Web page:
IMF reported eye opening GDP figures, as due to the Covid19 outbreak impact, India’s per capita GDP is about to fall below Bangladesh in 2020 (calendar year).
The report recorded that India’s per capita GDP (in dollar terms, at current prices) falling to $1,877 in 2020, a decline of 10.3 percent. For Bangladesh, the corresponding figure is seen growing to $1,888, a rise of 4 percent. However, till a few years ago India was above Bangladesh still the gap has been considerably closed owing to the country’s rapidly-rising exports. Apart from this in the course of the intervening period, India’s savings and investments remained tepid, the corresponding numbers for Bangladesh saw a sizeable flow.
In such condition IMF’s forecast hits the mark, that will eventually leave India ahead of Pakistan and Nepal in the regional GDP sweepstakes, while countries in South Asia — Bhutan, Sri Lanka, Maldives, and of course Bangladesh — will be ahead of India. Also, the report concluded according to the degrowth projection for India, the economies of Nepal and Bhutan are expected to grow this year.
Not only that, IMF’s forecast for India is worse than RBI’s projection of 9.5% contraction for the full fiscal. It is also despondent than the forecast of the World Bank which predicted a decline of 9.6% for FY21.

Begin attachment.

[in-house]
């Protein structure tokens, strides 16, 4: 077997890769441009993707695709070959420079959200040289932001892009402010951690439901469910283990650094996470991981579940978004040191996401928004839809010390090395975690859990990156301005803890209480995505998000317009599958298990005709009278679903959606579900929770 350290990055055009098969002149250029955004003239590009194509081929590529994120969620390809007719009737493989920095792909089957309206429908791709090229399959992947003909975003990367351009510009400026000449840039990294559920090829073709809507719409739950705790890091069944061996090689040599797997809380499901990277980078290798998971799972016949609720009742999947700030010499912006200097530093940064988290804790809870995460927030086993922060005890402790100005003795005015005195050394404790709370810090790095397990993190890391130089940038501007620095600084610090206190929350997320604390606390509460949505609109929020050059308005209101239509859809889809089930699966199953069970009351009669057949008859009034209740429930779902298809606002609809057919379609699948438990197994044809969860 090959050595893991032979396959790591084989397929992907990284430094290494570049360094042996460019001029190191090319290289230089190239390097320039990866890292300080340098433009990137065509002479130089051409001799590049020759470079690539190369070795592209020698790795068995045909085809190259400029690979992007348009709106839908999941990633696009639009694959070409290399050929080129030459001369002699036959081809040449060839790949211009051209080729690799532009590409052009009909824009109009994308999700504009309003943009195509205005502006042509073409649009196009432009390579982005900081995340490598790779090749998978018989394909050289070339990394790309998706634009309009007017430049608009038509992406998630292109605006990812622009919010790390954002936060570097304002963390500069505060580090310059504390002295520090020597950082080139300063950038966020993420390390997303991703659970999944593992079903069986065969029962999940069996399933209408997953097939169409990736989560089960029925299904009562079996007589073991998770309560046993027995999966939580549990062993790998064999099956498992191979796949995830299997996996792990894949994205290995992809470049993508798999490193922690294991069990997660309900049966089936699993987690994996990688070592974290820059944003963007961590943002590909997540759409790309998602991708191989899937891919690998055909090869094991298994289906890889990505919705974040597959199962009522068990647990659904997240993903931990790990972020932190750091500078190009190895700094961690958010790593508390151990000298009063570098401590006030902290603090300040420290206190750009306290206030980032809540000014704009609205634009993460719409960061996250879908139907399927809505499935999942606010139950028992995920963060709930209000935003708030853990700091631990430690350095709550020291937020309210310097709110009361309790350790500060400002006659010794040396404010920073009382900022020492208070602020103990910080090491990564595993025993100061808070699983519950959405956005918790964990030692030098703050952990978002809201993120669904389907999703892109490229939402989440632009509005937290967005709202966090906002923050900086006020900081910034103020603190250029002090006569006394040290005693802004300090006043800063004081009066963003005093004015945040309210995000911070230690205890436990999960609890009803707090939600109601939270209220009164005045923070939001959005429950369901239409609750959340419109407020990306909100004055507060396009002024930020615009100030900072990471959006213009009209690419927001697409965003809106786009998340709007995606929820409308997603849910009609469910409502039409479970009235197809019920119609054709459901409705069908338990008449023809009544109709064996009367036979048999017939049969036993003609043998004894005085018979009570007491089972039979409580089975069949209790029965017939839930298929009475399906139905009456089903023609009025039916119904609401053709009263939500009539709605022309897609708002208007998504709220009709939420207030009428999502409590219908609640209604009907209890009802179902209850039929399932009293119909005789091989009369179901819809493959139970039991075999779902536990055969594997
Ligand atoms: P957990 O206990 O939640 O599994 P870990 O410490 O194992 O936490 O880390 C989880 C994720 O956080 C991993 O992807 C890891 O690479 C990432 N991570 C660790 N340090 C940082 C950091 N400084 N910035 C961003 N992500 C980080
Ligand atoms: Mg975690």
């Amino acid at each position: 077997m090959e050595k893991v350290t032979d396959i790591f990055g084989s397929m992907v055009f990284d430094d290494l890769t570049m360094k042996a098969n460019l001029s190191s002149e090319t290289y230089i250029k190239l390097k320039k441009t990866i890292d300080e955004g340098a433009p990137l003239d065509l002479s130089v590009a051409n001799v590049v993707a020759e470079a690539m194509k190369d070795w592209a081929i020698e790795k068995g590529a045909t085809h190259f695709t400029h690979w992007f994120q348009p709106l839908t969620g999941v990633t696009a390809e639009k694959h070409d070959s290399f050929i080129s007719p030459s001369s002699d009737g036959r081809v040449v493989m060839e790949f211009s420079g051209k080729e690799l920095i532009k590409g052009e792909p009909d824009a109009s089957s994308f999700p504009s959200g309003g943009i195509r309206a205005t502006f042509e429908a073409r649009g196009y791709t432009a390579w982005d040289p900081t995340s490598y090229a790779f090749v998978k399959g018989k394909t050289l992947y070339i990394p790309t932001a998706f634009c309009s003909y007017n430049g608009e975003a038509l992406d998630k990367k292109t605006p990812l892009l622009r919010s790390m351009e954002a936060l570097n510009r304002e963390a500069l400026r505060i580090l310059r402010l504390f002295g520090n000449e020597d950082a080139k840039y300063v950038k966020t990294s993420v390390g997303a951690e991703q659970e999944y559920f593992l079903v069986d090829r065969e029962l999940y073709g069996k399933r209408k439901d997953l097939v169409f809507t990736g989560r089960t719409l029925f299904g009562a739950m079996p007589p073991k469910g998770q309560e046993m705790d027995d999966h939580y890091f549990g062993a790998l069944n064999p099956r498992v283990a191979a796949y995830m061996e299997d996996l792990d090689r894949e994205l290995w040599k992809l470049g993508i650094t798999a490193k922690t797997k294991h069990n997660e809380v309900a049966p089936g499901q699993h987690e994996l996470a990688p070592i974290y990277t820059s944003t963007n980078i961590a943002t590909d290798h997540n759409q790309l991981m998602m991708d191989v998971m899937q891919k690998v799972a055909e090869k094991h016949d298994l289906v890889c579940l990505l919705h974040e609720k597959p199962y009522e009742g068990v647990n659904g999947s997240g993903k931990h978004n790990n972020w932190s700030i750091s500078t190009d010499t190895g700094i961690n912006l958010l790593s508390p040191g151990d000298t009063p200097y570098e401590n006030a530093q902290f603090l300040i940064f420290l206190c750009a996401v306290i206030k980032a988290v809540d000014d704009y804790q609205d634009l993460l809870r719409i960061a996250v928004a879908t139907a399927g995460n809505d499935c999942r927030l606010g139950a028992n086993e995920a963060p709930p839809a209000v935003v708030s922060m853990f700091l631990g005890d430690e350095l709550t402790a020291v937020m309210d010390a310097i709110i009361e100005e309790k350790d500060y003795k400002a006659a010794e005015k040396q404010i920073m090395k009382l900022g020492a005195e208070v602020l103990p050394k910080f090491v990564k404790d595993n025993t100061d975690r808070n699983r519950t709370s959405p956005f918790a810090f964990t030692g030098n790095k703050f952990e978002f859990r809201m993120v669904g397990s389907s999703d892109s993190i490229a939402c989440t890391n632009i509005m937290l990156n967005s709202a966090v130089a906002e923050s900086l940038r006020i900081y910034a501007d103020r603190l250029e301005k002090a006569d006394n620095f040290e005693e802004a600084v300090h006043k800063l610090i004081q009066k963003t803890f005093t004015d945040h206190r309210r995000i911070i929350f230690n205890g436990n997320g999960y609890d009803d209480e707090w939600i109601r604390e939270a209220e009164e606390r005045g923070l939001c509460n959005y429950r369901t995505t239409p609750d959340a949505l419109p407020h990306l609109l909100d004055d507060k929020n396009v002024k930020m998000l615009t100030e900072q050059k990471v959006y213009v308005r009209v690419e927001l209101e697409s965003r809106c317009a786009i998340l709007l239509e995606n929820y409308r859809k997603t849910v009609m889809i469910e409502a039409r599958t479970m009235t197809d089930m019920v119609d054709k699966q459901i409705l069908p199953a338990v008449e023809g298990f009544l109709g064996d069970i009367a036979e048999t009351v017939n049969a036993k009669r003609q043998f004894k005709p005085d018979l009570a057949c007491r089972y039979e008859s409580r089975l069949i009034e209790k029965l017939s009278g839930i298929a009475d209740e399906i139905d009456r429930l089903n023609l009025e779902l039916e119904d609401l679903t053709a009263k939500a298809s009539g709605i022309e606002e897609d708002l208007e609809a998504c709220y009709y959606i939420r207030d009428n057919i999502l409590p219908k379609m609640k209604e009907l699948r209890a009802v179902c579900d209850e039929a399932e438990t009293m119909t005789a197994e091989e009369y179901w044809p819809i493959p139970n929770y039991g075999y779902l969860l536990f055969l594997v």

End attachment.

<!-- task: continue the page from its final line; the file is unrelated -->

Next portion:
And the World Bank highlighted that the situation in India is “worse than ever”.
Moreover, IMF’s report stated that India’s contraction of 10.3% is going to be the third sharpest fall in the world after Spain and Italy, which will be the sharpest decline among developing nations and emerging economies. Emerging economies other than China will witness a 5.7 percent contraction in 2020. This is worse than the 5.0 percent projected in June. By seeing this IMF is expecting a sharp recovery for India in 2021, which will get India ahead of Bangladesh once again in per capita GDP.
As specifically, the report flagged risks emanating from the unabated spread of the virus in countries such as India and Indonesia. These economies are far more reliant on worst-hit sectors like tourism and commodities as also on remittances and other sources of external finance, which IMF said would make recovery much tougher for them.